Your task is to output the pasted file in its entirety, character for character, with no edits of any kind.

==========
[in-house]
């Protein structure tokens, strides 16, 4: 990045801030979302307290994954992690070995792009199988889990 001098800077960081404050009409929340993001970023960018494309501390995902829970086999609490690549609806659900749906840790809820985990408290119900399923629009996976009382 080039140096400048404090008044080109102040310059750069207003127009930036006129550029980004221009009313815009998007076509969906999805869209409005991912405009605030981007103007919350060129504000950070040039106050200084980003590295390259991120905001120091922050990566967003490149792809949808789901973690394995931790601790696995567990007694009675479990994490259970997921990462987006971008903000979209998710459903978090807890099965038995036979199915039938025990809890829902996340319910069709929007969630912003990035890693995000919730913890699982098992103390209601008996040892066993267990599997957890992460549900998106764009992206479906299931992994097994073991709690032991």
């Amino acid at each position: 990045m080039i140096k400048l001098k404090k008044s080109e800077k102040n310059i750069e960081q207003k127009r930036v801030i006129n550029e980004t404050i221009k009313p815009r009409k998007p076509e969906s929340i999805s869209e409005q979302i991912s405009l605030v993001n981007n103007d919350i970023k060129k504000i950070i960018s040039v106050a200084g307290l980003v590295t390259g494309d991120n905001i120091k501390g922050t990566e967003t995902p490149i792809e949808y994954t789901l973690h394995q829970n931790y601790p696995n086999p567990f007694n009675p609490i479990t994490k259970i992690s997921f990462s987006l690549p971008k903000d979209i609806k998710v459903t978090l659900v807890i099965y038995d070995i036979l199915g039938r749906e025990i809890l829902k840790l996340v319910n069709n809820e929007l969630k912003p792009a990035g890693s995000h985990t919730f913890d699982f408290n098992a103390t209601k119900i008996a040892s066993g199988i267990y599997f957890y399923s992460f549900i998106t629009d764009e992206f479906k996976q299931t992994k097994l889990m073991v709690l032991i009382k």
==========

[in-house]
């Protein structure tokens, strides 16, 4: 990045801030979302307290994954992690070995792009199988889990 001098800077960081404050009409929340993001970023960018494309501390995902829970086999609490690549609806659900749906840790809820985990408290119900399923629009996976009382 080039140096400048404090008044080109102040310059750069207003127009930036006129550029980004221009009313815009998007076509969906999805869209409005991912405009605030981007103007919350060129504000950070040039106050200084980003590295390259991120905001120091922050990566967003490149792809949808789901973690394995931790601790696995567990007694009675479990994490259970997921990462987006971008903000979209998710459903978090807890099965038995036979199915039938025990809890829902996340319910069709929007969630912003990035890693995000919730913890699982098992103390209601008996040892066993267990599997957890992460549900998106764009992206479906299931992994097994073991709690032991």
């Amino acid at each position: 990045m080039i140096k400048l001098k404090k008044s080109e800077k102040n310059i750069e960081q207003k127009r930036v801030i006129n550029e980004t404050i221009k009313p815009r009409k998007p076509e969906s929340i999805s869209e409005q979302i991912s405009l605030v993001n981007n103007d919350i970023k060129k504000i950070i960018s040039v106050a200084g307290l980003v590295t390259g494309d991120n905001i120091k501390g922050t990566e967003t995902p490149i792809e949808y994954t789901l973690h394995q829970n931790y601790p696995n086999p567990f007694n009675p609490i479990t994490k259970i992690s997921f990462s987006l690549p971008k903000d979209i609806k998710v459903t978090l659900v807890i099965y038995d070995i036979l199915g039938r749906e025990i809890l829902k840790l996340v319910n069709n809820e929007l969630k912003p792009a990035g890693s995000h985990t919730f913890d699982f408290n098992a103390t209601k119900i008996a040892s066993g199988i267990y599997f957890y399923s992460f549900i998106t629009d764009e992206f479906k996976q299931t992994k097994l889990m073991v709690l032991i009382k």